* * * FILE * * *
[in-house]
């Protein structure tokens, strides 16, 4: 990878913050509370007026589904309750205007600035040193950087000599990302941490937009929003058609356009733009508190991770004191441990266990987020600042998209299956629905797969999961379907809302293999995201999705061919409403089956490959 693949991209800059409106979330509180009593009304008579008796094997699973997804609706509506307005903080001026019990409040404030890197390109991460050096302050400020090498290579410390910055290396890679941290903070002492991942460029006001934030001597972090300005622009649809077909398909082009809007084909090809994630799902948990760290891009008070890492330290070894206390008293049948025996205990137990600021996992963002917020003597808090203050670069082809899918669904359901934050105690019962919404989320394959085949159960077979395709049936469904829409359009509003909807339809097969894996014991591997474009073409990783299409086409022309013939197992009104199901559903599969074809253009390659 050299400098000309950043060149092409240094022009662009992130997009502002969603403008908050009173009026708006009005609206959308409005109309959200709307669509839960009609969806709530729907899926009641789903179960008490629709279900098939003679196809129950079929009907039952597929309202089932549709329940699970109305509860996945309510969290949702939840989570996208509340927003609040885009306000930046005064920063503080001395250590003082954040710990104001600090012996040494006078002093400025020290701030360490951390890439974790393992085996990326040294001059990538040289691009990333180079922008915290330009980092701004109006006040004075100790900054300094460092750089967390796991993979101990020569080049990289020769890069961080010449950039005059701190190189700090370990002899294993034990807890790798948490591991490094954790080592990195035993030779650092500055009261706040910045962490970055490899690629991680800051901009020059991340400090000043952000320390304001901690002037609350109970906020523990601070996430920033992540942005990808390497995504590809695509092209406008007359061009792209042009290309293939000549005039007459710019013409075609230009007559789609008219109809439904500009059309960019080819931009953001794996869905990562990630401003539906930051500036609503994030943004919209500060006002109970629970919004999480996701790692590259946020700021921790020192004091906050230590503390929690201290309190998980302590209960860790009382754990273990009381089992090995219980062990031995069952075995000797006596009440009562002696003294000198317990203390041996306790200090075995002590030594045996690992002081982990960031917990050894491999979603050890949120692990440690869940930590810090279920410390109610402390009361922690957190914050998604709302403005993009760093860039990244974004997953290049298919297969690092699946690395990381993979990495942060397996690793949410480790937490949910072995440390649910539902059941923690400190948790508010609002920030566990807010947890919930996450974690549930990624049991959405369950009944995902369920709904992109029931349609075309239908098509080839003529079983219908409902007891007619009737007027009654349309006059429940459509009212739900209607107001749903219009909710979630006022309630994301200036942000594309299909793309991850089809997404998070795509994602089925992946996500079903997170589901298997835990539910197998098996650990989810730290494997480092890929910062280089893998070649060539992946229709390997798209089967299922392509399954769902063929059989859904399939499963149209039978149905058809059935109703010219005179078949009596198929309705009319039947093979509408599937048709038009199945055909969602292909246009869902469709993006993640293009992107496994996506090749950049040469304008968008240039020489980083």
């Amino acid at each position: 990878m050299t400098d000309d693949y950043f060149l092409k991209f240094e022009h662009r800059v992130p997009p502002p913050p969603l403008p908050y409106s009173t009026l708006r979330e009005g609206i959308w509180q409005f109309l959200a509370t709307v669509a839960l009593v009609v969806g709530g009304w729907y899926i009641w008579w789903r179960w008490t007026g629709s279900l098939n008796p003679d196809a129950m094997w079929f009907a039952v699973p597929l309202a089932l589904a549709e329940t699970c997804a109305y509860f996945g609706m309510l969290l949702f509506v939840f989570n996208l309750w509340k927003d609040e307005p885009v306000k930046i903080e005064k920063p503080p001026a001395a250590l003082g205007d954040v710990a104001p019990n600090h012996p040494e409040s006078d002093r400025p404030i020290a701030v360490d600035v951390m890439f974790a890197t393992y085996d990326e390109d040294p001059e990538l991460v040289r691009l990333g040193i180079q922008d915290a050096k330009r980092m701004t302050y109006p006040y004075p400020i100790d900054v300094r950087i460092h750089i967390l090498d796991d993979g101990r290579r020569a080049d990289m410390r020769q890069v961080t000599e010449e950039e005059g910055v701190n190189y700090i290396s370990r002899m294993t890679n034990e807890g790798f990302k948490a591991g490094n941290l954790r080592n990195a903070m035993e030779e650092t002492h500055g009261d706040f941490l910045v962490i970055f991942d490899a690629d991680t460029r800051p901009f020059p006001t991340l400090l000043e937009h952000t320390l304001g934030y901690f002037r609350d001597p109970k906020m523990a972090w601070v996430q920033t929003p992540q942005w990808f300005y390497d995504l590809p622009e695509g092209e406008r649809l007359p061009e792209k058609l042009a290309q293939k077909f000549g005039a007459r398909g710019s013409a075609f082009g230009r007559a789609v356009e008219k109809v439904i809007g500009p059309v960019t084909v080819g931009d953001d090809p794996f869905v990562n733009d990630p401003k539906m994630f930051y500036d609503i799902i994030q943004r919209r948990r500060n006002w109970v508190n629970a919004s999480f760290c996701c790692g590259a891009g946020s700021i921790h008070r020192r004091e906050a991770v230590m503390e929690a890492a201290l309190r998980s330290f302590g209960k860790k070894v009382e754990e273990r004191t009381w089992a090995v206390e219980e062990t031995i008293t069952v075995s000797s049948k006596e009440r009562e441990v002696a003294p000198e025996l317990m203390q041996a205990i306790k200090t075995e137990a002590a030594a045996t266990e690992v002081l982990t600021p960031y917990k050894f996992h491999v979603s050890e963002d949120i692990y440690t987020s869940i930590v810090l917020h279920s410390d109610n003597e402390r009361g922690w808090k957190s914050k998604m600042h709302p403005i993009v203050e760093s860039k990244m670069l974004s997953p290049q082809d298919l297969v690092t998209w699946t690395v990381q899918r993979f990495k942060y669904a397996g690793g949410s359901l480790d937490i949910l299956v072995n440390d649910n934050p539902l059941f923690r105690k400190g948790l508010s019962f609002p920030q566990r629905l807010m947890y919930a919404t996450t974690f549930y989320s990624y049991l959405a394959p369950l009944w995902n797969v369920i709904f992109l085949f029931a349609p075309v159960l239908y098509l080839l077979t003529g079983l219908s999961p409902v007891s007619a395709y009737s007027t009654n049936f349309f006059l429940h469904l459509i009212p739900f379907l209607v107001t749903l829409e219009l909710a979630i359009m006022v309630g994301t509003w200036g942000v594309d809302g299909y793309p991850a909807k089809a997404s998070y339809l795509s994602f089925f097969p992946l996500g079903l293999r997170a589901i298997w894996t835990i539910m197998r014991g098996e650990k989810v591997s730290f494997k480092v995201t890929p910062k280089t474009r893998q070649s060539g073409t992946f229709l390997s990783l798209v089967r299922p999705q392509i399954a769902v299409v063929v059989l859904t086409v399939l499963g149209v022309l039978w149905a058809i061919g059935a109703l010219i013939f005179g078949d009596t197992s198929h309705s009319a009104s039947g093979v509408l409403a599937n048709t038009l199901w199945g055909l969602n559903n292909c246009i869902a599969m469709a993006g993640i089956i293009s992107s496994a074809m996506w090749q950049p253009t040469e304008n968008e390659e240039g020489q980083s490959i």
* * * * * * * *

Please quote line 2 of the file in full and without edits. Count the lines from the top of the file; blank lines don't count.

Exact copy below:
């Protein structure tokens, strides 16, 4: 990878913050509370007026589904309750205007600035040193950087000599990302941490937009929003058609356009733009508190991770004191441990266990987020600042998209299956629905797969999961379907809302293999995201999705061919409403089956490959 693949991209800059409106979330509180009593009304008579008796094997699973997804609706509506307005903080001026019990409040404030890197390109991460050096302050400020090498290579410390910055290396890679941290903070002492991942460029006001934030001597972090300005622009649809077909398909082009809007084909090809994630799902948990760290891009008070890492330290070894206390008293049948025996205990137990600021996992963002917020003597808090203050670069082809899918669904359901934050105690019962919404989320394959085949159960077979395709049936469904829409359009509003909807339809097969894996014991591997474009073409990783299409086409022309013939197992009104199901559903599969074809253009390659 050299400098000309950043060149092409240094022009662009992130997009502002969603403008908050009173009026708006009005609206959308409005109309959200709307669509839960009609969806709530729907899926009641789903179960008490629709279900098939003679196809129950079929009907039952597929309202089932549709329940699970109305509860996945309510969290949702939840989570996208509340927003609040885009306000930046005064920063503080001395250590003082954040710990104001600090012996040494006078002093400025020290701030360490951390890439974790393992085996990326040294001059990538040289691009990333180079922008915290330009980092701004109006006040004075100790900054300094460092750089967390796991993979101990020569080049990289020769890069961080010449950039005059701190190189700090370990002899294993034990807890790798948490591991490094954790080592990195035993030779650092500055009261706040910045962490970055490899690629991680800051901009020059991340400090000043952000320390304001901690002037609350109970906020523990601070996430920033992540942005990808390497995504590809695509092209406008007359061009792209042009290309293939000549005039007459710019013409075609230009007559789609008219109809439904500009059309960019080819931009953001794996869905990562990630401003539906930051500036609503994030943004919209500060006002109970629970919004999480996701790692590259946020700021921790020192004091906050230590503390929690201290309190998980302590209960860790009382754990273990009381089992090995219980062990031995069952075995000797006596009440009562002696003294000198317990203390041996306790200090075995002590030594045996690992002081982990960031917990050894491999979603050890949120692990440690869940930590810090279920410390109610402390009361922690957190914050998604709302403005993009760093860039990244974004997953290049298919297969690092699946690395990381993979990495942060397996690793949410480790937490949910072995440390649910539902059941923690400190948790508010609002920030566990807010947890919930996450974690549930990624049991959405369950009944995902369920709904992109029931349609075309239908098509080839003529079983219908409902007891007619009737007027009654349309006059429940459509009212739900209607107001749903219009909710979630006022309630994301200036942000594309299909793309991850089809997404998070795509994602089925992946996500079903997170589901298997835990539910197998098996650990989810730290494997480092890929910062280089893998070649060539992946229709390997798209089967299922392509399954769902063929059989859904399939499963149209039978149905058809059935109703010219005179078949009596198929309705009319039947093979509408599937048709038009199945055909969602292909246009869902469709993006993640293009992107496994996506090749950049040469304008968008240039020489980083």